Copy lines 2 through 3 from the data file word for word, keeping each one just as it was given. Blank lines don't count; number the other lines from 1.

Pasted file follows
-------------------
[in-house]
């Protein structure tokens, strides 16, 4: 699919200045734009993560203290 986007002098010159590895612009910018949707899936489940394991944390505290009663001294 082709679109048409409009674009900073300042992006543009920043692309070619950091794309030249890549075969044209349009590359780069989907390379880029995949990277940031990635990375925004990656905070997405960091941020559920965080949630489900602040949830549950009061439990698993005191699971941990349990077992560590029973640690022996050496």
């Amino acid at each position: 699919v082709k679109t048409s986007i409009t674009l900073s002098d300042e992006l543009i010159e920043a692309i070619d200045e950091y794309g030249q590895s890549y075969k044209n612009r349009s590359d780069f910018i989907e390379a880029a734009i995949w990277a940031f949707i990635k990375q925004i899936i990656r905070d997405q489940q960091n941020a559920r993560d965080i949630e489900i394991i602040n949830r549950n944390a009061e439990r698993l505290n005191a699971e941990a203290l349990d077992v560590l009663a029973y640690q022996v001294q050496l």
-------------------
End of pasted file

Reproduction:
């Protein structure tokens, strides 16, 4: 699919200045734009993560203290 986007002098010159590895612009910018949707899936489940394991944390505290009663001294 082709679109048409409009674009900073300042992006543009920043692309070619950091794309030249890549075969044209349009590359780069989907390379880029995949990277940031990635990375925004990656905070997405960091941020559920965080949630489900602040949830549950009061439990698993005191699971941990349990077992560590029973640690022996050496």
């Amino acid at each position: 699919v082709k679109t048409s986007i409009t674009l900073s002098d300042e992006l543009i010159e920043a692309i070619d200045e950091y794309g030249q590895s890549y075969k044209n612009r349009s590359d780069f910018i989907e390379a880029a734009i995949w990277a940031f949707i990635k990375q925004i899936i990656r905070d997405q489940q960091n941020a559920r993560d965080i949630e489900i394991i602040n949830r549950n944390a009061e439990r698993l505290n005191a699971e941990a203290l349990d077992v560590l009663a029973y640690q022996v001294q050496l």